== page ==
Mr Interdiction, the 1980s War on Drugs, and Building Future Infrastructure for Facial Recognition Technologies
CCa 2021 Graduate Proceedings


face recognition
media infrastructure
War on Drugs
Computer vision

How to Cite

Tucker, A. (2022). Mr Interdiction, the 1980s War on Drugs, and Building Future Infrastructure for Facial Recognition Technologies. Stream: Interdisciplinary Journal of Communication, 13(1). Retrieved from


By the late-1980s, human-centric facial recognition technologies (FRTs) were fast becoming obsolete; the increase in global mobility of goods and populations put increasingly greater stress on human-centric identification systems. The accompanying biopolitics of flow and control, grounded in securitization, demanded monitoring of continuous movement and the idea of stopping each face for sustained human observation quickly grew outmoded.
This paper examines the shift from human-centric FRTs to automated FRTs, characterized by the establishment of the Facial Recognition Technology (FERET) database (1993-96) and the later Face Recognition Vender Tests (2000-present). This trajectory is defined by the aforementioned shift from technologies rooted in disciplinary biopolitics to those based in flow and control, that is paralleled by the turn from Cold War ideological battles towards the War on Drugs as the central truth regime justifying the establishments of improvement of FRTs into the turn of the millennium.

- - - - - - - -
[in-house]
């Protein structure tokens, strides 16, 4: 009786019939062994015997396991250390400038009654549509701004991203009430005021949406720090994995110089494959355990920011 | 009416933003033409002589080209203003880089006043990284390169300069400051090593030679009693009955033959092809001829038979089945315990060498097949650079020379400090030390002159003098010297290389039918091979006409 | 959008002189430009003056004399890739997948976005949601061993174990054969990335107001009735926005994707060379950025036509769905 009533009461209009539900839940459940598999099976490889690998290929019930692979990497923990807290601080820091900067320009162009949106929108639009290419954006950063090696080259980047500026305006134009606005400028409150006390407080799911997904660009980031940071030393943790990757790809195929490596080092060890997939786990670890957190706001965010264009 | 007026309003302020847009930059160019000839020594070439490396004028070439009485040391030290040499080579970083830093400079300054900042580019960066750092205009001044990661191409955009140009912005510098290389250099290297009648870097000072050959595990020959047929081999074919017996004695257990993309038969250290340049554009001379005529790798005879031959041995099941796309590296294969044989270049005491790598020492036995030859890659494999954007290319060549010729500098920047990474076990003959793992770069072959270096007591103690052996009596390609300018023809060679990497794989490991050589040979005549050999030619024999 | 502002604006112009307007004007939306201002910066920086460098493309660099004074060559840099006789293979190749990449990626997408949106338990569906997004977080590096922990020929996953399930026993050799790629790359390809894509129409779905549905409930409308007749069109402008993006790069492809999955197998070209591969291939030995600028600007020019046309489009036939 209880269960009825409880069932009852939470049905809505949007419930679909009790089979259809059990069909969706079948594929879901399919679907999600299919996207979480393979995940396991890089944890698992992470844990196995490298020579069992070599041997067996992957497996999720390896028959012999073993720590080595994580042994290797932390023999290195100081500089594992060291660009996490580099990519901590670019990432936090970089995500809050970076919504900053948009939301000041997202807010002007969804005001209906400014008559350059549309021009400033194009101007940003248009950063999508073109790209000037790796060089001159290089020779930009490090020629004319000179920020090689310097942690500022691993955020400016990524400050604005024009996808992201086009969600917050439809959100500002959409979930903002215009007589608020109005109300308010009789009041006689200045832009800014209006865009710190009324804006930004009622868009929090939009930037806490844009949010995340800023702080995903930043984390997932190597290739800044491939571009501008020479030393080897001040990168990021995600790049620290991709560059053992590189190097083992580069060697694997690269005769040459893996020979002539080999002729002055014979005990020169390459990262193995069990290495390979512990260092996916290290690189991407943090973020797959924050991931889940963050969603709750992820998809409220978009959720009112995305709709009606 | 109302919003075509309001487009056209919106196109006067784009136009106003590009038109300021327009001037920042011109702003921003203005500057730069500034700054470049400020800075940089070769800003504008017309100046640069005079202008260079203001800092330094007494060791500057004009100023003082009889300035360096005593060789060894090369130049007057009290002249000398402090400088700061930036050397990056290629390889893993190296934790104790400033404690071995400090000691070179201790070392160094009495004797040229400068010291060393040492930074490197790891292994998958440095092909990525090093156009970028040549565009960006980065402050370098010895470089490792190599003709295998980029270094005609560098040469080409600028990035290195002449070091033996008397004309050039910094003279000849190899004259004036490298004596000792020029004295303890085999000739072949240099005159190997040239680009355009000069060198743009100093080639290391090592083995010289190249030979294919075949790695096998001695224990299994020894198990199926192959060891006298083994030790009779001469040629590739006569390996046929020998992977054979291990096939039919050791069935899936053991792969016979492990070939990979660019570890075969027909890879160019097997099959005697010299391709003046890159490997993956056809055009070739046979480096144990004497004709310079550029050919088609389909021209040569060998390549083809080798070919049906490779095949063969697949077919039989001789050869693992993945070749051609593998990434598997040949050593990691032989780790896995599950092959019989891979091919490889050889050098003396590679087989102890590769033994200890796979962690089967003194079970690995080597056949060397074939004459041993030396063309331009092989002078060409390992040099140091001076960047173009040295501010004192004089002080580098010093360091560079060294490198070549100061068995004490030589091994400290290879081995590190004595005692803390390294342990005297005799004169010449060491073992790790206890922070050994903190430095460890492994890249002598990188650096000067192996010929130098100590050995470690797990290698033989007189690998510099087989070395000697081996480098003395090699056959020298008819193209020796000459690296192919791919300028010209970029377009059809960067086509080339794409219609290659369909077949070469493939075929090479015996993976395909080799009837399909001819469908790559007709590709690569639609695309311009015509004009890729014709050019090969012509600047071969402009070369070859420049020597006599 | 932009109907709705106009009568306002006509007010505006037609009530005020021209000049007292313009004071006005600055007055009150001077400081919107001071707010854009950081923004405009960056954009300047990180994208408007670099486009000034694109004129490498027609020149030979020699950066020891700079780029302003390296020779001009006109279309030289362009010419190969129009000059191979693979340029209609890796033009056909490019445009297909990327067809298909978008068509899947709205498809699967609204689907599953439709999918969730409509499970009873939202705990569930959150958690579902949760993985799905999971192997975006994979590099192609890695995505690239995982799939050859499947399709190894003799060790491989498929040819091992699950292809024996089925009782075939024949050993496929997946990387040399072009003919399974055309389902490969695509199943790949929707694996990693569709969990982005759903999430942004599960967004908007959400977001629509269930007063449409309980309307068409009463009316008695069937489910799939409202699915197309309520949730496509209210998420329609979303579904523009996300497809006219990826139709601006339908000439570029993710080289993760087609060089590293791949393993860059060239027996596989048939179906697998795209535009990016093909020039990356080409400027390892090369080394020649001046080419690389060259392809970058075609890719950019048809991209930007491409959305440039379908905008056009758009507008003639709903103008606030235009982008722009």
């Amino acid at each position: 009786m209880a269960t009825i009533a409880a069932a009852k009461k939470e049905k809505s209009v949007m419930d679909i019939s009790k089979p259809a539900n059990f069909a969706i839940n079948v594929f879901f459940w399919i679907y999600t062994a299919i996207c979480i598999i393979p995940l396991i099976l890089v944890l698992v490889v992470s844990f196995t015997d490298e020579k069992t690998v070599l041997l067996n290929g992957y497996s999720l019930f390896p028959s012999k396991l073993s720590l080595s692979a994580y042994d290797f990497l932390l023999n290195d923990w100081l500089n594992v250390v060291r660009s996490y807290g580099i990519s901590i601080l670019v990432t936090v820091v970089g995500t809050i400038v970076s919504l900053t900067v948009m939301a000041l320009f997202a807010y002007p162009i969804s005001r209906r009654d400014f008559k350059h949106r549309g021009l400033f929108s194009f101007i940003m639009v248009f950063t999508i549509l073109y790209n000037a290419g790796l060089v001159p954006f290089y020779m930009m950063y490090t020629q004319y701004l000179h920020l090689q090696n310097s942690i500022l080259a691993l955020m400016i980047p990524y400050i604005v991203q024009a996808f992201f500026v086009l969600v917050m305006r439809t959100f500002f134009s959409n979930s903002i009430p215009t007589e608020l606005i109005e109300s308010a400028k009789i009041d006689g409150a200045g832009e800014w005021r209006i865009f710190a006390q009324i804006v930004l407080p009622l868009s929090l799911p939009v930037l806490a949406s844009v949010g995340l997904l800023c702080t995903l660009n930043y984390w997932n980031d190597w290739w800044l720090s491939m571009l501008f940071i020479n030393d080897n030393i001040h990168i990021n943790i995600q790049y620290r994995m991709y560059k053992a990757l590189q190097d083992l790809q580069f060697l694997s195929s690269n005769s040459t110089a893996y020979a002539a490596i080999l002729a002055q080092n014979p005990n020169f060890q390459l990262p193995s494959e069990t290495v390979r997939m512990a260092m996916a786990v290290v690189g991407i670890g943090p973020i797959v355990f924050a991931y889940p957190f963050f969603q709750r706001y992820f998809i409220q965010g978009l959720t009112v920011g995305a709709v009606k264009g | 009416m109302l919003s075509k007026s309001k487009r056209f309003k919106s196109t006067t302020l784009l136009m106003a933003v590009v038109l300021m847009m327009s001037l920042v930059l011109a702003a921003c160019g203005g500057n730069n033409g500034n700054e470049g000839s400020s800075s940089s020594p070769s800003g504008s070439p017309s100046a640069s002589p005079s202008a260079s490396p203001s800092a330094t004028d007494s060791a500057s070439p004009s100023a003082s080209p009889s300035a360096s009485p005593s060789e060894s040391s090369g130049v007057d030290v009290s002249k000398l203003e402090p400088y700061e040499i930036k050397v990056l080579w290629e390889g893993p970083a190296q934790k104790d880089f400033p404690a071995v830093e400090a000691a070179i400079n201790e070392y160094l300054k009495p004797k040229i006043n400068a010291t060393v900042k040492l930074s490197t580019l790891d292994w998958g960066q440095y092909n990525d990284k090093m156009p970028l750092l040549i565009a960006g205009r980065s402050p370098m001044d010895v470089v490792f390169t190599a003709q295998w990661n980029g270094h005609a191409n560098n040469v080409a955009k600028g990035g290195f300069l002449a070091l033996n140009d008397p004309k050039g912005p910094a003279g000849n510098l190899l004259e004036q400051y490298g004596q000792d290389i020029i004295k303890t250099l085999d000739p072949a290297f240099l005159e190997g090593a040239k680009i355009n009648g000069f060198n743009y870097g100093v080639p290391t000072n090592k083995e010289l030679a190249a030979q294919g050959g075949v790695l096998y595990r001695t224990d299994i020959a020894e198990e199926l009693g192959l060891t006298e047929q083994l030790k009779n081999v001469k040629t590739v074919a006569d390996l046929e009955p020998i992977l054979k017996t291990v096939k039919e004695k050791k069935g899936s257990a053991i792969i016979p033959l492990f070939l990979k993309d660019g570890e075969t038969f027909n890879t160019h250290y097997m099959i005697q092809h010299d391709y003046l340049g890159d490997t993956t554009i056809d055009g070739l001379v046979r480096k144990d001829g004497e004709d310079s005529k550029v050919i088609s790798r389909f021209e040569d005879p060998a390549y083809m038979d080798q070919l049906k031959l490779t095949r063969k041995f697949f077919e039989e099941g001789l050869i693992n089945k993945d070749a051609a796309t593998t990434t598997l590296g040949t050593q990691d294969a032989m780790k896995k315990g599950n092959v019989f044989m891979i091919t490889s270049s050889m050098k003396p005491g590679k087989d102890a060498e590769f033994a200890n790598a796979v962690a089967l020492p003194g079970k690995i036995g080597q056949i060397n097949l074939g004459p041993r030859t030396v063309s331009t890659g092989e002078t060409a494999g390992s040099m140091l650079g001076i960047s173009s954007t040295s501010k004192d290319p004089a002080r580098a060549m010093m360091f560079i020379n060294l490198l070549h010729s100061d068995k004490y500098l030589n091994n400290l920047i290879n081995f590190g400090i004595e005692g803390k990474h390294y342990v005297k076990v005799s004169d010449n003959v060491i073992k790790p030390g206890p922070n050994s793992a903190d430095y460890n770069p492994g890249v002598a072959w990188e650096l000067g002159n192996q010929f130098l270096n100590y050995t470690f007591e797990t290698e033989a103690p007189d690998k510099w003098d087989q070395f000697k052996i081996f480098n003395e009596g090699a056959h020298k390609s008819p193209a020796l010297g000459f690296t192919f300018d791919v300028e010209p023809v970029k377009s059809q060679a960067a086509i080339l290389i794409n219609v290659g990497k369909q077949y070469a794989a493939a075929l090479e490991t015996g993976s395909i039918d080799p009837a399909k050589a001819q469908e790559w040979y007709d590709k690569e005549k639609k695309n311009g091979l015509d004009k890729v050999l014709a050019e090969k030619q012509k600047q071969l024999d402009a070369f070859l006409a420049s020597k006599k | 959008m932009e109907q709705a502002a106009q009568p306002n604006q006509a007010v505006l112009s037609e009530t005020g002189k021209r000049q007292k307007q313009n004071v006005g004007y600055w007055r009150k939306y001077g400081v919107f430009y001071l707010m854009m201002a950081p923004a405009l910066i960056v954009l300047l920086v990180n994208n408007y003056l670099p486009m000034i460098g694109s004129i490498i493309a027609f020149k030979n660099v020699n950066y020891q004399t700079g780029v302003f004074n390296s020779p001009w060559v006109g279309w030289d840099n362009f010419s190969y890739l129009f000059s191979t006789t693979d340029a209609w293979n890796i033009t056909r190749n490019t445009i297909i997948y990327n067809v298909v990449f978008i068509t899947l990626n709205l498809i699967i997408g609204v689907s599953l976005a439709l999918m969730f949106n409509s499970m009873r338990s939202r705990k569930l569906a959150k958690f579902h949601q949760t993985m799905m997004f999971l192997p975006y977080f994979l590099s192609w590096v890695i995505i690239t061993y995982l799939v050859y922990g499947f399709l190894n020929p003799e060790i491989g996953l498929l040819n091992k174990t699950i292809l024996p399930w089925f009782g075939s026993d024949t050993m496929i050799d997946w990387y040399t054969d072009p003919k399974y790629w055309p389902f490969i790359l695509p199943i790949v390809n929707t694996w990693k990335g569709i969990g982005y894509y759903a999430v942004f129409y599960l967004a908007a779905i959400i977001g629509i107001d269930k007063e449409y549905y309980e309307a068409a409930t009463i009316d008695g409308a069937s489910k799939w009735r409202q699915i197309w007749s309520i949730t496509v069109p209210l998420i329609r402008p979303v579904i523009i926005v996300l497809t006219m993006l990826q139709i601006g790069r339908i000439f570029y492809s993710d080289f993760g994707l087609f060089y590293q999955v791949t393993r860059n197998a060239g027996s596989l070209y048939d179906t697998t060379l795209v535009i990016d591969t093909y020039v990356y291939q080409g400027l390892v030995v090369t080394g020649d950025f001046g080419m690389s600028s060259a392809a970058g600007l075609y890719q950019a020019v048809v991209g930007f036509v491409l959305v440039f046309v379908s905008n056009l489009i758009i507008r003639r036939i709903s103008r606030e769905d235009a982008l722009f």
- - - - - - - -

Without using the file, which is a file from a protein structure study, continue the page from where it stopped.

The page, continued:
Sponsored by the American Counter Drug Technology Program, in partnership with DARPA, construction of the FERET began in 1993. Not only was this database essential to the later Face Recognition Vendor Tests (FRVTs), but it also provided incredibly influential and expansive documentation and methodologies for the creation and deployment of future facial recognition technologies (FRT). Such infrastructure remains deeply relevant in a post-9/11 world, in particular during the ongoing crisis of the global Covid-19 pandemic and the near future of climate catastrophe and mass migration.

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Copyright (c) 2022 Aaron Tucker